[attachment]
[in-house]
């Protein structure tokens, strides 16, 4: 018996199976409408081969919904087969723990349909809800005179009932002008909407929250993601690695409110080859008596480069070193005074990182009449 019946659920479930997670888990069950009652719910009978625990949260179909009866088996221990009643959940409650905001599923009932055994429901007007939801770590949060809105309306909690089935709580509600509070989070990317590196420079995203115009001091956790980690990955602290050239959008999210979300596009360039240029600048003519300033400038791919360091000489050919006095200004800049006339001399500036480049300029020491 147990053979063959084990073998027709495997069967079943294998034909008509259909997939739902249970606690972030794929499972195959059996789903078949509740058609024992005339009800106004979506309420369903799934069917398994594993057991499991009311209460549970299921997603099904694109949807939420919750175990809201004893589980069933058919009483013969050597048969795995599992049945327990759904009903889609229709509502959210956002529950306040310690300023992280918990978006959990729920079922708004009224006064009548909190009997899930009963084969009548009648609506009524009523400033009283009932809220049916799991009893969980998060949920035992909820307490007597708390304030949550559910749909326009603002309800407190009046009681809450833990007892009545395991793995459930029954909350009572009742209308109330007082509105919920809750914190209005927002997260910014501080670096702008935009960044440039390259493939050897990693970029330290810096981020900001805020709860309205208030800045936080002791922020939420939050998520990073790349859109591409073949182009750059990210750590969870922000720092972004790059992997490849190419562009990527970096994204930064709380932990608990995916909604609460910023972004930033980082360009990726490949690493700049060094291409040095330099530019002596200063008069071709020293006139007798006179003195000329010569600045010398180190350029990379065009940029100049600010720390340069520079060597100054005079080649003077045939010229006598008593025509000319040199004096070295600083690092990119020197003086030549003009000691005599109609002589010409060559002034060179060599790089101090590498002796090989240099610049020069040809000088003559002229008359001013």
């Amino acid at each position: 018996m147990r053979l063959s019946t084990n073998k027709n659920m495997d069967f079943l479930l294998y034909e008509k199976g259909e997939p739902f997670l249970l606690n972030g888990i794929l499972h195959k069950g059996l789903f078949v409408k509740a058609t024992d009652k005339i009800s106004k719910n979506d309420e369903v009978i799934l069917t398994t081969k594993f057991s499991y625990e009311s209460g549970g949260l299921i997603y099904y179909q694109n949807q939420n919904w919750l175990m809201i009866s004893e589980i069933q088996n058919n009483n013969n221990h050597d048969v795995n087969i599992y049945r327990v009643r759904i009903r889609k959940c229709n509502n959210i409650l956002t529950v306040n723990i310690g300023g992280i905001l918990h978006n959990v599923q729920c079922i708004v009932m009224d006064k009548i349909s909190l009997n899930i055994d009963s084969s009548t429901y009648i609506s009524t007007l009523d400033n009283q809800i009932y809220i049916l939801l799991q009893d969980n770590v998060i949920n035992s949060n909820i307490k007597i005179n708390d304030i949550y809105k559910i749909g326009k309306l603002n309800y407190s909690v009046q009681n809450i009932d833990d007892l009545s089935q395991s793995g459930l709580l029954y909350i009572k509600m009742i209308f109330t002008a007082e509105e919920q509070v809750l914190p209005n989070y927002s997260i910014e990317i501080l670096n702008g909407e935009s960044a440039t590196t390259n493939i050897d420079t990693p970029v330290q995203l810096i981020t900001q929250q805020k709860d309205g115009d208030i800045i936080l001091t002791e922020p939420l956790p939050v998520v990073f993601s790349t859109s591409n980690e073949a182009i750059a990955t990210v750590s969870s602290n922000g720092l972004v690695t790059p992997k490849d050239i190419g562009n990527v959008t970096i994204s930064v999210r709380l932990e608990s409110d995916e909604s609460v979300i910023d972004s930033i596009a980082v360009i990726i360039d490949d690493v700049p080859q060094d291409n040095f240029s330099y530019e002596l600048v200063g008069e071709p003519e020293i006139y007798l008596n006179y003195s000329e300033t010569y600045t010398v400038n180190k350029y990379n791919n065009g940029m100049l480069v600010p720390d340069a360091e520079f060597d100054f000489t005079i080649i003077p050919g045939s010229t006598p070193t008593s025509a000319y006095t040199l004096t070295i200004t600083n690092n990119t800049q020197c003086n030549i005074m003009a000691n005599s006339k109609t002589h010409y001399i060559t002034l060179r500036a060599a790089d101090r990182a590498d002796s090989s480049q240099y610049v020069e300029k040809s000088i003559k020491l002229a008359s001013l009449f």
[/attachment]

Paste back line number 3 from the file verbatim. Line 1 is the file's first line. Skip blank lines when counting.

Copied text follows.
């Amino acid at each position: 018996m147990r053979l063959s019946t084990n073998k027709n659920m495997d069967f079943l479930l294998y034909e008509k199976g259909e997939p739902f997670l249970l606690n972030g888990i794929l499972h195959k069950g059996l789903f078949v409408k509740a058609t024992d009652k005339i009800s106004k719910n979506d309420e369903v009978i799934l069917t398994t081969k594993f057991s499991y625990e009311s209460g549970g949260l299921i997603y099904y179909q694109n949807q939420n919904w919750l175990m809201i009866s004893e589980i069933q088996n058919n009483n013969n221990h050597d048969v795995n087969i599992y049945r327990v009643r759904i009903r889609k959940c229709n509502n959210i409650l956002t529950v306040n723990i310690g300023g992280i905001l918990h978006n959990v599923q729920c079922i708004v009932m009224d006064k009548i349909s909190l009997n899930i055994d009963s084969s009548t429901y009648i609506s009524t007007l009523d400033n009283q809800i009932y809220i049916l939801l799991q009893d969980n770590v998060i949920n035992s949060n909820i307490k007597i005179n708390d304030i949550y809105k559910i749909g326009k309306l603002n309800y407190s909690v009046q009681n809450i009932d833990d007892l009545s089935q395991s793995g459930l709580l029954y909350i009572k509600m009742i209308f109330t002008a007082e509105e919920q509070v809750l914190p209005n989070y927002s997260i910014e990317i501080l670096n702008g909407e935009s960044a440039t590196t390259n493939i050897d420079t990693p970029v330290q995203l810096i981020t900001q929250q805020k709860d309205g115009d208030i800045i936080l001091t002791e922020p939420l956790p939050v998520v990073f993601s790349t859109s591409n980690e073949a182009i750059a990955t990210v750590s969870s602290n922000g720092l972004v690695t790059p992997k490849d050239i190419g562009n990527v959008t970096i994204s930064v999210r709380l932990e608990s409110d995916e909604s609460v979300i910023d972004s930033i596009a980082v360009i990726i360039d490949d690493v700049p080859q060094d291409n040095f240029s330099y530019e002596l600048v200063g008069e071709p003519e020293i006139y007798l008596n006179y003195s000329e300033t010569y600045t010398v400038n180190k350029y990379n791919n065009g940029m100049l480069v600010p720390d340069a360091e520079f060597d100054f000489t005079i080649i003077p050919g045939s010229t006598p070193t008593s025509a000319y006095t040199l004096t070295i200004t600083n690092n990119t800049q020197c003086n030549i005074m003009a000691n005599s006339k109609t002589h010409y001399i060559t002034l060179r500036a060599a790089d101090r990182a590498d002796s090989s480049q240099y610049v020069e300029k040809s000088i003559k020491l002229a008359s001013l009449f």